Countries With a Booming Film Industry


When it comes to blockbusters our minds associate them with massive Hollywood productions, but there are several other countries with a booming film industry in the world. Ever since technology became more accessible in developing nations, the creative workforce has increased its global presence by writing scripts, filming, and editing movies in their homelands. And while not every one of these countries has really gained economic success from the film business, some of the newcomer markets will certainly surprise you.

In a previous article we analysed the world’s 15 fastest growing economies and which sections of their economy were really boosting the GDP figures. Although the film industry may not gather as much economic power as agriculture or industrial production, it does employ thousands of people each year and can be a great source of income for a country. So, apart from Hollywood, which nations are appearing on the scene as the newest superstars and what do they have to offer? These are the countries with a booming film industry that we haven’t been paying much attention to.

3. South Korea

It seems like the golden rule for successful film industries is to make sure your country’s population consumes more national than international entertainment. This trend has certainly helped increase the business’s growth in the 90’s, especially after the movie Shiri (1999) caught the attention of financial sponsors and local producers.

Furthermore, over the past ten years Korea has passed a law dictating that 40% of all shown films be domestic, in order to promote the industry’s growth. And the truth is that Korean storylines can be more interesting that foreign ones, given the country’s political history and cultural depth. Thus in 2012, foreign movies accounted for $35 million in box office revenue, while domestic films reeled in a total of $44 million.

2. Nigeria

You know your country’s film business is booming when it’s nicknamed Nollywood. In 2006, the Nigeria’s cinematographers produced 876 movies, almost twice as much as the U.S. for the same year. Considering this production rhythm, it should come as no surprise that the film industry employs the second largest amount of workers in the nation, only surpassed by governmental institutions.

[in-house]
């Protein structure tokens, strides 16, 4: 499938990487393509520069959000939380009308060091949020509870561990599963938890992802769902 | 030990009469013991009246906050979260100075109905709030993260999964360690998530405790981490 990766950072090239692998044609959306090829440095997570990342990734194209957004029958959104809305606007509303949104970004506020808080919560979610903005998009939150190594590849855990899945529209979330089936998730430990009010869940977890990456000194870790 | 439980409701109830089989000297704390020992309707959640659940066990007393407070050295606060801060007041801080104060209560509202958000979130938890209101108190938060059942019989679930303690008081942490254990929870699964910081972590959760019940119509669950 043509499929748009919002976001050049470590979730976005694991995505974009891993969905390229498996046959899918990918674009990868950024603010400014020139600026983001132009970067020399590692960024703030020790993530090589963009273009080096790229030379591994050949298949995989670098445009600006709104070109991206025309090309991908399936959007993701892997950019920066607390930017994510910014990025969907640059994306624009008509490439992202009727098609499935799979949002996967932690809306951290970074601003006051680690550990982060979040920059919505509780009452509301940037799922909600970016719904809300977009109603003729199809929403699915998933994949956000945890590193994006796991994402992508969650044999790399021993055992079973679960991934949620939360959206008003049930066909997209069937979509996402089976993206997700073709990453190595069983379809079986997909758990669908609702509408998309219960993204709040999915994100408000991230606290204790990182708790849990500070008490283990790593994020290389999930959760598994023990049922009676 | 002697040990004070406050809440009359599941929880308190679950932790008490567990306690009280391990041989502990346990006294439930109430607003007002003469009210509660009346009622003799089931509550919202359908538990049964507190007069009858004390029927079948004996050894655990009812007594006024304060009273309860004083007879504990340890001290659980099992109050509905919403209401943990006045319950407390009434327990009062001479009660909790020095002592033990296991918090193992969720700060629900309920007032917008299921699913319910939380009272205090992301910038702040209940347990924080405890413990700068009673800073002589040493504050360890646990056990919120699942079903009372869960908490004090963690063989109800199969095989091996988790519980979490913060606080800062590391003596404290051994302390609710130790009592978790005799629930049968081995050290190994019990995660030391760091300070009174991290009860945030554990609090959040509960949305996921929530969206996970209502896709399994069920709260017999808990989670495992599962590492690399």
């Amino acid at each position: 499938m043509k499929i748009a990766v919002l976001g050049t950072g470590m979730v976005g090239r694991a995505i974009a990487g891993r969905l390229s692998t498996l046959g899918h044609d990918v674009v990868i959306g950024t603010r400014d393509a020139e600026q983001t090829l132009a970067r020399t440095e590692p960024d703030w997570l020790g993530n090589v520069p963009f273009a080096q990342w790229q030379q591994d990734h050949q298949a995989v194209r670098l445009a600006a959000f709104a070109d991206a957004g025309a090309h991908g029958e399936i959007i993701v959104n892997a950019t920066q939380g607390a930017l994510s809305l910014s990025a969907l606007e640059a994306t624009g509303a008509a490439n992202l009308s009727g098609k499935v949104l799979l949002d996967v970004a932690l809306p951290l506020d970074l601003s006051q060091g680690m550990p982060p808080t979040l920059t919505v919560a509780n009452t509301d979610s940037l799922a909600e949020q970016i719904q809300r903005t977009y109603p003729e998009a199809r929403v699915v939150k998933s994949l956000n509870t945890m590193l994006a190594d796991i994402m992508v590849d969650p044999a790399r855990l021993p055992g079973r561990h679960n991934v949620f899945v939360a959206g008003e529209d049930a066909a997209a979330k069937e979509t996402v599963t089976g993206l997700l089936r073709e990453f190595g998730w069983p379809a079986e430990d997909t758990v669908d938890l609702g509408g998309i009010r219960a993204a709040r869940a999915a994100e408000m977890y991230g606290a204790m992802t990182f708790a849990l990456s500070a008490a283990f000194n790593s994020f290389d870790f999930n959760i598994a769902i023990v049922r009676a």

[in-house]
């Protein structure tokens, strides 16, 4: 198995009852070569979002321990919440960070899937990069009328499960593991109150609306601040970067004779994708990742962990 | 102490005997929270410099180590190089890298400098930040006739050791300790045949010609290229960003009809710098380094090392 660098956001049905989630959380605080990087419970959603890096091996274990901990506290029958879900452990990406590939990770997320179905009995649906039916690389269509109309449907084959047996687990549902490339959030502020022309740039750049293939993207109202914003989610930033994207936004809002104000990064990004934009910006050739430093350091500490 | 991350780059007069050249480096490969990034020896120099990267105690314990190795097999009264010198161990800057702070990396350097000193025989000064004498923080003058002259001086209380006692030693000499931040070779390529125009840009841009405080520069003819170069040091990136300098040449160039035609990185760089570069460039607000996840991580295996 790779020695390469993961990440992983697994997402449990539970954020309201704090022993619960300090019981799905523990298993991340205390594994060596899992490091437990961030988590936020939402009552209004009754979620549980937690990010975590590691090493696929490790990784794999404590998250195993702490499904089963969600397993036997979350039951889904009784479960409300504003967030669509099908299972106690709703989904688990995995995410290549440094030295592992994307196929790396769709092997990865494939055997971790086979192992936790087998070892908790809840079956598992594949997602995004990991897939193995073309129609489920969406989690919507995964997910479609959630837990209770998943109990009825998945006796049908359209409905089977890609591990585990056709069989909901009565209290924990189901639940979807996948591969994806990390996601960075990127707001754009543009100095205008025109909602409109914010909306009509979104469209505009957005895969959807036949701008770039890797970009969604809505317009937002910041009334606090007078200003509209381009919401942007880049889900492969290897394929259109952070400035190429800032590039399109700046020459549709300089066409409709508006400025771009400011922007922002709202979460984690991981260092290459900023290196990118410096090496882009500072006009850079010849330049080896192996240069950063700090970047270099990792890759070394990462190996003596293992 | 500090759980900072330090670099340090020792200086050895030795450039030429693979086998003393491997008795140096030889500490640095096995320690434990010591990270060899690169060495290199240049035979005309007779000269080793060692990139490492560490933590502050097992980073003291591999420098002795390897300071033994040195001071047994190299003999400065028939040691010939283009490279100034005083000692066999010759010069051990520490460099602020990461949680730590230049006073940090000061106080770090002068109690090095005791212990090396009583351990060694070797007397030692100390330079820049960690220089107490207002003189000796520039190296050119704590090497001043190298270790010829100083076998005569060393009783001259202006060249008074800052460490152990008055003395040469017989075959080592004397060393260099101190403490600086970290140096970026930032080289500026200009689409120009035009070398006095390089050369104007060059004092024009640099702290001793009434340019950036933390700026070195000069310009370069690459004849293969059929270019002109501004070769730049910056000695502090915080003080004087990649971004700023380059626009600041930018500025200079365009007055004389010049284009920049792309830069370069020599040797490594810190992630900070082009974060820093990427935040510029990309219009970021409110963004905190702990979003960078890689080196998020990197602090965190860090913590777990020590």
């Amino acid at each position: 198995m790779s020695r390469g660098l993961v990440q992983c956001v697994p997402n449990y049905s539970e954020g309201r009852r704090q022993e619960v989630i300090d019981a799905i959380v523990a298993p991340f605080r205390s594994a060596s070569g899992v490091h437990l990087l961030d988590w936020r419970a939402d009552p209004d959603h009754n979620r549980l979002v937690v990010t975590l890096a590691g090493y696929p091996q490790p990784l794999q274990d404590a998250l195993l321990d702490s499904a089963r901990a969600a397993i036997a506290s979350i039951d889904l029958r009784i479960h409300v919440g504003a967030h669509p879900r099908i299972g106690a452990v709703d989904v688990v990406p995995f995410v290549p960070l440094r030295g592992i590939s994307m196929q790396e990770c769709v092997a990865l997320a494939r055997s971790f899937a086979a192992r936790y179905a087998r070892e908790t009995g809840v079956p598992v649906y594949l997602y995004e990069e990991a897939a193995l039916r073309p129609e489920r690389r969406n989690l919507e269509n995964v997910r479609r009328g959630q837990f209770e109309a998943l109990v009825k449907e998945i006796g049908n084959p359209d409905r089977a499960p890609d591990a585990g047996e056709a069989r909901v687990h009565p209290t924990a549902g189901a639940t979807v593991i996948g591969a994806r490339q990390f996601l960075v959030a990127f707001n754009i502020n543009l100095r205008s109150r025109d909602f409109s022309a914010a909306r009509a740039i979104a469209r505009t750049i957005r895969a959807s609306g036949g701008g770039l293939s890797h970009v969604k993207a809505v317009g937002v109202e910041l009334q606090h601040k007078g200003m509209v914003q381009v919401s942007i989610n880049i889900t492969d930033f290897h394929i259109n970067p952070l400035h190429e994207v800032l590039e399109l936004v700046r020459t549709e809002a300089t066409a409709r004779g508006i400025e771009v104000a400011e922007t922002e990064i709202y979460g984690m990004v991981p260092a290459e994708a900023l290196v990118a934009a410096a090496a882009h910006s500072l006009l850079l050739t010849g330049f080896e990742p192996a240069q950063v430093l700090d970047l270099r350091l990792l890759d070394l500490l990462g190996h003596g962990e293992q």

Given the lack of film studios in Nigeria and the script’s storylines, however, most of the works are filmed on the street, or in apartments, giving them a more sober aesthetic. While the film quality of Nigerean cinema may not be the most perfected technologically speaking, it makes up for it with its thematic focus. Struggles regarding faith, modernity, tradition, and family are commonly predominant, giving the films a raw sense of human issues.

1. India

I’m sure you’re familiar with Bollywood movies, featuring young, optimistic characters, and colourful cinematography. Well, that’s because Mumbai’s film industry is one of the most important production centers in India, along with Chennai (known as Kollywood) and Bangladore (Sandalwood). In 2011, India produced 1,000 feature films and 1,500 short films, making it the largest film industry in the world.

Furthermore, the movies focus around important topics in India’s society, such as community, religious belief, family, and love, depicted with the help of song and dance. And when it comes to quality, film buffs won’t be disappointed: the movie Lagaan, for example, was nominated for the Best Foreign Language Film at the 2001 Oscars. Therefore, from the countries with a booming film industry, India definitely takes the lead as the most significant and productive as well.
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